Around the turn of the millennium, the use of hashish (cannabis resin) began to spill over from the Persian world into the Arab world. Cannabis was allegedly introduced to Iraq in 1230 CE, during the reign of Caliph Al-Mustansir Bi'llah, by the entourage of Bahraini rulers visiting Iraq. Hashish was introduced to Egypt by "mystic Islamic travelers" from Syria sometime during the Ayyubid dynasty in the 12th century CE.:234  Hashish consumption by Egyptian Sufis has been documented as occurrent in the thirteenth century CE, and a unique type of cannabis referred to as Indian hemp was also documented during this time.:234 Smoking did not become common in the Old World until after the introduction of tobacco, so up until the 1500s hashish in the Muslim world was consumed as an edible.
Cannabis is thought to have been introduced to Africa by early Arab or Indian Hindu travelers, which Bantu settlers subsequently introduced to southern Africa when they migrated southward. Smoking pipes uncovered in Ethiopia and carbon-dated to around 1320 CE were found to have traces of cannabis. It was already in popular use in South Africa by the indigenous Khoisan and Bantu peoples prior to European settlement in the Cape in 1652. By the 1850s, Swahili traders had carried cannabis from the east coast of Africa, to the Congo Basin in the west.:99
The Spaniards brought industrial hemp to the Western Hemisphere and cultivated it in Chile starting about 1545. In 1607, "hempe" was among the crops Gabriel Archer observed being cultivated by the natives at the main Powhatan village, where Richmond, Virginia is now situated; and in 1613, Samuell Argall reported wild hemp "better than that in England" growing along the shores of the upper Potomac. As early as 1619, the first Virginia House of Burgesses passed an Act requiring all planters in Virginia to sow "both English and Indian" hemp on their plantations.
During Napoléon Bonaparte's invasion of Egypt in 1798, alcohol was not available per Egypt being an Islamic country. In lieu of alcohol, Bonaparte's troops resorted to trying hashish, which they found to their liking. Following an 1836–1840 travel in North Africa and the Middle East, French physician Jacques-Joseph Moreau wrote on the psychological effects of cannabis use; Moreau was a member of Paris' Club des Hashischins (founded in 1844). In 1842, Irish physician William Brooke O'Shaughnessy, who had studied the drug while working as a medical officer in Bengal with the East India company, brought a quantity of cannabis with him on his return to Britain, provoking renewed interest in the West. Examples of classic literature of the period featuring cannabis include Les paradis artificiels (1860) by Charles Baudelaire and The Hasheesh Eater (1857) by Fitz Hugh Ludlow.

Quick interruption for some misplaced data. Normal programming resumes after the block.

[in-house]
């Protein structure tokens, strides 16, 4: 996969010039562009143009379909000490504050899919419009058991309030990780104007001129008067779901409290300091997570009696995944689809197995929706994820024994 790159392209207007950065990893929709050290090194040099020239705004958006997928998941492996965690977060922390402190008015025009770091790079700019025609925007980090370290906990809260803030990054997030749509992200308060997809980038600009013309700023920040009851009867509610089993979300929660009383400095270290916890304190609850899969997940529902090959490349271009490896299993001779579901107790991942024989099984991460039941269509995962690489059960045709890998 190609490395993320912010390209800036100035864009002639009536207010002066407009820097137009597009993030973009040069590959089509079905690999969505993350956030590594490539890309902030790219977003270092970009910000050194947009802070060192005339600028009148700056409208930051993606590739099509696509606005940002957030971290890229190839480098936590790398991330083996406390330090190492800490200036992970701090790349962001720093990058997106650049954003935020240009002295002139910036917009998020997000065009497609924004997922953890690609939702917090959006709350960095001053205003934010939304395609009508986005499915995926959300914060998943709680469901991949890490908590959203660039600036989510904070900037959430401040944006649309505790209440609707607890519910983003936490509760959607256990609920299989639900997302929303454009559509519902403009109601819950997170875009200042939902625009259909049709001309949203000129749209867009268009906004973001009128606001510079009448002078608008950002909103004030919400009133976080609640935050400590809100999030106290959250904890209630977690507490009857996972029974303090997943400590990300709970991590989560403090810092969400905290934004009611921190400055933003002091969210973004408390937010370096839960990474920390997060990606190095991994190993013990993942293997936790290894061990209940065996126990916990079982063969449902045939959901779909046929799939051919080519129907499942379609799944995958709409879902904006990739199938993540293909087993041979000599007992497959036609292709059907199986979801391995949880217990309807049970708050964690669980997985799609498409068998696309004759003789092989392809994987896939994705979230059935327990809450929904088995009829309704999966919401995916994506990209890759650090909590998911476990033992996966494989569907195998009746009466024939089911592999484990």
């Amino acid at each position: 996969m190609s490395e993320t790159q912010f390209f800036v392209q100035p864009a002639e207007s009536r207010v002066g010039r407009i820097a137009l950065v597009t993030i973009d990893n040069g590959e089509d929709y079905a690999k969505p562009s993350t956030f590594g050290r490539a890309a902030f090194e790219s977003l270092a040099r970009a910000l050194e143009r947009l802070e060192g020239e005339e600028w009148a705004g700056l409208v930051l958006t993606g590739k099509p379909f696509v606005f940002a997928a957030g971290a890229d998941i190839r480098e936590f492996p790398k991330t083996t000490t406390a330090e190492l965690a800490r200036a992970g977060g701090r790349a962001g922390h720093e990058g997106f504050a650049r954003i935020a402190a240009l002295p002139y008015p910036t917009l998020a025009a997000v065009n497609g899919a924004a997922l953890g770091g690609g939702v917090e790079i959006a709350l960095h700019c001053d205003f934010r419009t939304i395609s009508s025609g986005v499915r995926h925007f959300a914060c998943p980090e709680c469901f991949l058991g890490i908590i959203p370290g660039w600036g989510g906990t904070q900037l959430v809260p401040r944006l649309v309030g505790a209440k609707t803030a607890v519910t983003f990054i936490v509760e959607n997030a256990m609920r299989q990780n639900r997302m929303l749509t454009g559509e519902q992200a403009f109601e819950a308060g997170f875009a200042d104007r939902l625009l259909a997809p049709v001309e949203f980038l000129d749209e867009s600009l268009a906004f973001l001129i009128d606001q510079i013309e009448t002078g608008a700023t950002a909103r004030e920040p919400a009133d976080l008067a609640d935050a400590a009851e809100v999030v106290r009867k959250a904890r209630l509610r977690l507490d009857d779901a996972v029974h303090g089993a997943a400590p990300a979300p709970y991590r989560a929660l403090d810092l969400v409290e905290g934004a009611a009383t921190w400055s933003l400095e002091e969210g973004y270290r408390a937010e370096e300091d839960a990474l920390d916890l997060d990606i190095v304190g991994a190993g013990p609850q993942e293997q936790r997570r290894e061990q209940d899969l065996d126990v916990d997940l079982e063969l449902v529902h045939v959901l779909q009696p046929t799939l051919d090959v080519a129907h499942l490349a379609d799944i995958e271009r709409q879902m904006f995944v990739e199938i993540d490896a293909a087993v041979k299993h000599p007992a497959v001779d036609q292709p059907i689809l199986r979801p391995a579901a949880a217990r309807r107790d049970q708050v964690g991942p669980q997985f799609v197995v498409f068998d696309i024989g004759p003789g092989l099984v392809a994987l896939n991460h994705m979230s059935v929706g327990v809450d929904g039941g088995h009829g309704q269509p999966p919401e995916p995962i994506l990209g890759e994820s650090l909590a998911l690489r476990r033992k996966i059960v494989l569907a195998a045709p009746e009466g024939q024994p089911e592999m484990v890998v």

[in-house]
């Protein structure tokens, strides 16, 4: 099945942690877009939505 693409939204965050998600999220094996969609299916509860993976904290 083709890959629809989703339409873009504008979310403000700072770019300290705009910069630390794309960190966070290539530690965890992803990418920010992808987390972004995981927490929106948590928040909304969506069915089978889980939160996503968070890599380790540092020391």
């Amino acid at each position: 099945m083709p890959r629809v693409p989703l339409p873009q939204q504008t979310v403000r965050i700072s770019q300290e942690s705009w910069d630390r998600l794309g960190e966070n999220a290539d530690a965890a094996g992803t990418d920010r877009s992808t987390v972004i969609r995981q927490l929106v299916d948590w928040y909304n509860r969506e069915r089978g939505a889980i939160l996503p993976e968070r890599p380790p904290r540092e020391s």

Jurisdictions around the world banned cannabis at various times. Perhaps the earliest was Soudoun Sheikouni, the emir of the Joneima in Arabia who prohibited use in the 1300s. In 1787 Madagascar's King Andrianampoinimerina took the throne, and soon after banned cannabis throughout the Merina Kingdom, implementing capital punishment as the penalty for its use.
As European colonial powers absorbed or came into contact with cannabis-consuming regions, the cannabis habit began to spread to new areas under the colonial umbrella, causing some alarm among authorities. After his invasion of Egypt Syria (1798-1801), Napoleon banned cannabis use among his soldiers. Cannabis was introduced to Brazil either by the Portuguese colonists or by African slaves in the early 1800s. Their intent may have been to cultivate hemp fiber, but the slaves the Portuguese imported from Africa were familiar with cannabis and used it psychoactively, leading the Municipal Council of Rio de Janeiro in 1830 to prohibit bringing cannabis into the city, and punishing its use by any slave.:182 Similarly, the British practice of transporting Indian indentured workers throughout the empire had the result of spreading the longstanding cannabis practices. Concerns about use of gandia by laborers led to a ban in British Mauritius in 1840, and use of ganja by Indian laborers in British Singapore led to its banning there in 1870. In 1870, Natal (now in South Africa) passed the Coolie Law Consolidation prohibiting "the smoking, use, or possession by and the sale, barter, or gift to, any Coolies [Indian indentured workers] whatsoever, of any portion of the hemp plant (Cannabis sativa)..."